I’m interested in how furniture (and tool) designs change. Typically the trajectory is toward entropy or dissolution. But sometimes it goes the other way (see Lie-Nielsen and Veritas handplanes.)
This week I have been deep into reading the Kaare Klint monograph by Gorm Harkaer. It is a staggering work in both scale and scope. Harkaer covers everything from Klint’s paintings to his sculpture, logo designs and (of course) furniture. It’s the second-most expensive book I own, but I don’t regret a penny.
Today I was examining some of the photos of Klint’s Safari chair, which was born from the Roorkee chair of the campaign-furniture era. The above photo is one of the earliest chairs from 1933.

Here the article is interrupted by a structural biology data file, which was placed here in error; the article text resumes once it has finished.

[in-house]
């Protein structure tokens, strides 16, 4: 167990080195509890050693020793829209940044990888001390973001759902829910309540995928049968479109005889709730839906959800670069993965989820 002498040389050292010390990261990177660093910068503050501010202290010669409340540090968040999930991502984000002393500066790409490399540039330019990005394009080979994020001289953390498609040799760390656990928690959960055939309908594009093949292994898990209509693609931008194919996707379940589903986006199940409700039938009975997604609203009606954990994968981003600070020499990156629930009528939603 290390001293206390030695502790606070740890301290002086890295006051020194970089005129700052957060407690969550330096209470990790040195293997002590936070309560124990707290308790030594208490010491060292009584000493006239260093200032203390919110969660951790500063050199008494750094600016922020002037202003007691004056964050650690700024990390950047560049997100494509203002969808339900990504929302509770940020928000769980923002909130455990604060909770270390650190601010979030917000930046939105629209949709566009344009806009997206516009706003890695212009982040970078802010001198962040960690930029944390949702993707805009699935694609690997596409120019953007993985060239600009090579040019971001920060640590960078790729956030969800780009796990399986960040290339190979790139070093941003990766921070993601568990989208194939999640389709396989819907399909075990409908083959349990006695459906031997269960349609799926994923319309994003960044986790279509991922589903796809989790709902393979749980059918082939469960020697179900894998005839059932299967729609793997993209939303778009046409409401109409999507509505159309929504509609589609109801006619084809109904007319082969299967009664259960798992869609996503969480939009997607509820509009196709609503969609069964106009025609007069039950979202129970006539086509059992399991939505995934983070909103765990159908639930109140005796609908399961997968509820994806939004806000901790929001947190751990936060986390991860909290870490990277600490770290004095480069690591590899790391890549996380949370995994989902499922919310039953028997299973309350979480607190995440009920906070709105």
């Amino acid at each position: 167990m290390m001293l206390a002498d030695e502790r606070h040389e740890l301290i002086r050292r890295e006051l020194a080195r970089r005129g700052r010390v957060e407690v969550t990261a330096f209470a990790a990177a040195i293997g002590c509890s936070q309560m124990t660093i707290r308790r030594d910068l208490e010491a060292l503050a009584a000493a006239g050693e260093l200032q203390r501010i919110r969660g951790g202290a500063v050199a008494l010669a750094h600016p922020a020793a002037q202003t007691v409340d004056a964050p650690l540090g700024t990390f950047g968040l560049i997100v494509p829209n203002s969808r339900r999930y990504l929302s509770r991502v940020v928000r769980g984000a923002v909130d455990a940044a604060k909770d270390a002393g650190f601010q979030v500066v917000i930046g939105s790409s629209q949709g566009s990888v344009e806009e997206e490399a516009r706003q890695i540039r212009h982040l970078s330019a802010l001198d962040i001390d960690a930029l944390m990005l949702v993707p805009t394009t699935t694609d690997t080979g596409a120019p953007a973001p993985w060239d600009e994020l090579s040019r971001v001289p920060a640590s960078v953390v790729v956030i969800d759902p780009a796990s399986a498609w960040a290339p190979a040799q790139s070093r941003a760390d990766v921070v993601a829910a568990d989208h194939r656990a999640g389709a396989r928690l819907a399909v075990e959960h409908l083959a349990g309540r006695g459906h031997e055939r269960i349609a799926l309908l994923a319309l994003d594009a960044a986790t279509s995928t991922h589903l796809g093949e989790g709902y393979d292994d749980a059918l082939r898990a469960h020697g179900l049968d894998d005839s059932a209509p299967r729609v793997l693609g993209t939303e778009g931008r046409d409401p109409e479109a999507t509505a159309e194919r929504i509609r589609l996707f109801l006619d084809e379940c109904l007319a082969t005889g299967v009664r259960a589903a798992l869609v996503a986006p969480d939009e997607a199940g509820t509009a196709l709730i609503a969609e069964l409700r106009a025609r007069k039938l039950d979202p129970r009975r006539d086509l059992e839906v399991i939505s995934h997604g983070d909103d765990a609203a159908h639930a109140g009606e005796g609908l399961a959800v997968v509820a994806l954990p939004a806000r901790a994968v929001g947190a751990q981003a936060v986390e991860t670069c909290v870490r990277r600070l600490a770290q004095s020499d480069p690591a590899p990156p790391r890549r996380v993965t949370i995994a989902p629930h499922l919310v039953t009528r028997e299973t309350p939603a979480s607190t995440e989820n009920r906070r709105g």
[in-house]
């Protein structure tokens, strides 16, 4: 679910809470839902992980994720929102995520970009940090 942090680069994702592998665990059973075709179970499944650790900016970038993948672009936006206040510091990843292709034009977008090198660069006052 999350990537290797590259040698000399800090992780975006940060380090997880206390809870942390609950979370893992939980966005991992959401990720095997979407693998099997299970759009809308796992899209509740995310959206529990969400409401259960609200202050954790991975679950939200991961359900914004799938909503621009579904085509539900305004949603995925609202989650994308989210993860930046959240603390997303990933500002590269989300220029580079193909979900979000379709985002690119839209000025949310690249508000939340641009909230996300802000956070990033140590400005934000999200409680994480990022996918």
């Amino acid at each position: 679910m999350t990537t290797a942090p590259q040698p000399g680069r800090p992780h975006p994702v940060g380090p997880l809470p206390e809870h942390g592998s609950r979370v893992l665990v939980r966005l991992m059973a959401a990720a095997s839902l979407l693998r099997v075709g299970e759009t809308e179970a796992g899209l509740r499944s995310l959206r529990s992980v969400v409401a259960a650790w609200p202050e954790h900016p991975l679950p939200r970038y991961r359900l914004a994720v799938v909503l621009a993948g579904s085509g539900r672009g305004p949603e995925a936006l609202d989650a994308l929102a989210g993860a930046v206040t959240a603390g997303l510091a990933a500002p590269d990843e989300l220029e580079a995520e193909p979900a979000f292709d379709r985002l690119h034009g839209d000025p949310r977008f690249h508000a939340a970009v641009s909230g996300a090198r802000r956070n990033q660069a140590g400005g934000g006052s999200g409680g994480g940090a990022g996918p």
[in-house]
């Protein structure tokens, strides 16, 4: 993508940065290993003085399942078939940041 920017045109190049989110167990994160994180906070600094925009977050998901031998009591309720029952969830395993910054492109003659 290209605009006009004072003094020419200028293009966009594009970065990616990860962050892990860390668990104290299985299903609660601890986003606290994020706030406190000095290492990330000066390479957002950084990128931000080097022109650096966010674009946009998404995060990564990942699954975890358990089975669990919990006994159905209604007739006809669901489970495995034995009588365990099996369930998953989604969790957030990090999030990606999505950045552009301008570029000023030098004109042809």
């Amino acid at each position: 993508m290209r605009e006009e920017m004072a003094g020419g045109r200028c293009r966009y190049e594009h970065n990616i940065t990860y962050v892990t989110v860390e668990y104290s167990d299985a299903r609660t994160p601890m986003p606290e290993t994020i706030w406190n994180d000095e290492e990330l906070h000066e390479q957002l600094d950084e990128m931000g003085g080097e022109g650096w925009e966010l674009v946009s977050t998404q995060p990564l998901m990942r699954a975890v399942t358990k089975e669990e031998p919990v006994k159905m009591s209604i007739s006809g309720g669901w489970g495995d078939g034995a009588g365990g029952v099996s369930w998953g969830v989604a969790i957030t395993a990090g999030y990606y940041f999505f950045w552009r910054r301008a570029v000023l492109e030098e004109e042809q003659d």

The legs are teak. And note the folded over and stitched leather arms. Oh and I couldn’t resist noting that the screws are clocked.
Later chairs were mahogany or “smoked” ash, according to Harkaer. “Smoking” involves coloring the ash with ammonia steam.
The chair below is a 1953 version in smoked ash with a canvas seat. Note we now have the familiar non-stitched arms. I much prefer the stitched arms. They sag a lot less over time.
Other interesting details from the monograph:
- The seat coverings were available in leather, undyed linen drill or canvas in brown blue or olive.
- After Klint’s death, his son designed a footstool to go with the chair.
- More than 150,000 official Safari chairs have been made since 1933.
— Christopher Schwarz